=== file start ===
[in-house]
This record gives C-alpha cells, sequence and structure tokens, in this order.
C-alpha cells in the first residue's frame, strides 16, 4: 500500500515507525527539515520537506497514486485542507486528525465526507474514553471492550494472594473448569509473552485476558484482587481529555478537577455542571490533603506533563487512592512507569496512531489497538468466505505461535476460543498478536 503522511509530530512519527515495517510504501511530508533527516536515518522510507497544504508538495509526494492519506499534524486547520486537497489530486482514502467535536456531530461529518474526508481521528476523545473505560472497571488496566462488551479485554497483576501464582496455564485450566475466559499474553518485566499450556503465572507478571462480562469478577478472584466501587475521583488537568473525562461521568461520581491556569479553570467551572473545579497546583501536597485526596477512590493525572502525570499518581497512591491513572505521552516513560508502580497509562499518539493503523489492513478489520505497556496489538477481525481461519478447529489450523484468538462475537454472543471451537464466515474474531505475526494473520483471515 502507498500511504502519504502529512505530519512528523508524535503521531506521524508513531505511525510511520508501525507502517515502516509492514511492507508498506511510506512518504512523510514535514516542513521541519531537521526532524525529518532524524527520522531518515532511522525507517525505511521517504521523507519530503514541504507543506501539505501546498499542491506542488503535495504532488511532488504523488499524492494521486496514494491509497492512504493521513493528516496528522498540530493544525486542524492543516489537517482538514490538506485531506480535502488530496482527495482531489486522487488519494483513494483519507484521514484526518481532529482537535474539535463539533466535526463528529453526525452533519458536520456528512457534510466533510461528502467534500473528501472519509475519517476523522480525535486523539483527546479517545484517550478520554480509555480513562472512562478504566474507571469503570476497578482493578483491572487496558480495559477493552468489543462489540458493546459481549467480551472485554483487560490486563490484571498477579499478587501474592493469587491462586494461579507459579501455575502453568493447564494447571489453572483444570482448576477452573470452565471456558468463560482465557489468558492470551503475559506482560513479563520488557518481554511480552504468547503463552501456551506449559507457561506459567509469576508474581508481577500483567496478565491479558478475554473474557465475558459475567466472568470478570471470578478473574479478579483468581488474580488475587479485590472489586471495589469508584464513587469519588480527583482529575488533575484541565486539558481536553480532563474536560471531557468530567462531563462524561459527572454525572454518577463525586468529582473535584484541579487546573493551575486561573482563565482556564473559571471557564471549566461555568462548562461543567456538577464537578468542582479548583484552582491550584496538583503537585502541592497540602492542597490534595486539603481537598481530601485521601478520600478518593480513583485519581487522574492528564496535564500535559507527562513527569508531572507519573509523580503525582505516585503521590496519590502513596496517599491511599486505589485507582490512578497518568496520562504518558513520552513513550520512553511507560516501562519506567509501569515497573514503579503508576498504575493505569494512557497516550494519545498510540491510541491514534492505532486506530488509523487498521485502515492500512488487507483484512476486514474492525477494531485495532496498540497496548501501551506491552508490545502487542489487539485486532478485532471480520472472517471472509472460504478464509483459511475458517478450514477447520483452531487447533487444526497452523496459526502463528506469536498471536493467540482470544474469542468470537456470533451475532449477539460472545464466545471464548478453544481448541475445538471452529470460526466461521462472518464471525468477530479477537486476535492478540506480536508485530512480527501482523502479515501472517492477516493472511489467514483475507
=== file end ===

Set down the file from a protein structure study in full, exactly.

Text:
[in-house]
This record gives C-alpha cells, sequence and structure tokens, in this order.
C-alpha cells in the first residue's frame, strides 16, 4: 500500500515507525527539515520537506497514486485542507486528525465526507474514553471492550494472594473448569509473552485476558484482587481529555478537577455542571490533603506533563487512592512507569496512531489497538468466505505461535476460543498478536 503522511509530530512519527515495517510504501511530508533527516536515518522510507497544504508538495509526494492519506499534524486547520486537497489530486482514502467535536456531530461529518474526508481521528476523545473505560472497571488496566462488551479485554497483576501464582496455564485450566475466559499474553518485566499450556503465572507478571462480562469478577478472584466501587475521583488537568473525562461521568461520581491556569479553570467551572473545579497546583501536597485526596477512590493525572502525570499518581497512591491513572505521552516513560508502580497509562499518539493503523489492513478489520505497556496489538477481525481461519478447529489450523484468538462475537454472543471451537464466515474474531505475526494473520483471515 502507498500511504502519504502529512505530519512528523508524535503521531506521524508513531505511525510511520508501525507502517515502516509492514511492507508498506511510506512518504512523510514535514516542513521541519531537521526532524525529518532524524527520522531518515532511522525507517525505511521517504521523507519530503514541504507543506501539505501546498499542491506542488503535495504532488511532488504523488499524492494521486496514494491509497492512504493521513493528516496528522498540530493544525486542524492543516489537517482538514490538506485531506480535502488530496482527495482531489486522487488519494483513494483519507484521514484526518481532529482537535474539535463539533466535526463528529453526525452533519458536520456528512457534510466533510461528502467534500473528501472519509475519517476523522480525535486523539483527546479517545484517550478520554480509555480513562472512562478504566474507571469503570476497578482493578483491572487496558480495559477493552468489543462489540458493546459481549467480551472485554483487560490486563490484571498477579499478587501474592493469587491462586494461579507459579501455575502453568493447564494447571489453572483444570482448576477452573470452565471456558468463560482465557489468558492470551503475559506482560513479563520488557518481554511480552504468547503463552501456551506449559507457561506459567509469576508474581508481577500483567496478565491479558478475554473474557465475558459475567466472568470478570471470578478473574479478579483468581488474580488475587479485590472489586471495589469508584464513587469519588480527583482529575488533575484541565486539558481536553480532563474536560471531557468530567462531563462524561459527572454525572454518577463525586468529582473535584484541579487546573493551575486561573482563565482556564473559571471557564471549566461555568462548562461543567456538577464537578468542582479548583484552582491550584496538583503537585502541592497540602492542597490534595486539603481537598481530601485521601478520600478518593480513583485519581487522574492528564496535564500535559507527562513527569508531572507519573509523580503525582505516585503521590496519590502513596496517599491511599486505589485507582490512578497518568496520562504518558513520552513513550520512553511507560516501562519506567509501569515497573514503579503508576498504575493505569494512557497516550494519545498510540491510541491514534492505532486506530488509523487498521485502515492500512488487507483484512476486514474492525477494531485495532496498540497496548501501551506491552508490545502487542489487539485486532478485532471480520472472517471472509472460504478464509483459511475458517478450514477447520483452531487447533487444526497452523496459526502463528506469536498471536493467540482470544474469542468470537456470533451475532449477539460472545464466545471464548478453544481448541475445538471452529470460526466461521462472518464471525468477530479477537486476535492478540506480536508485530512480527501482523502479515501472517492477516493472511489467514483475507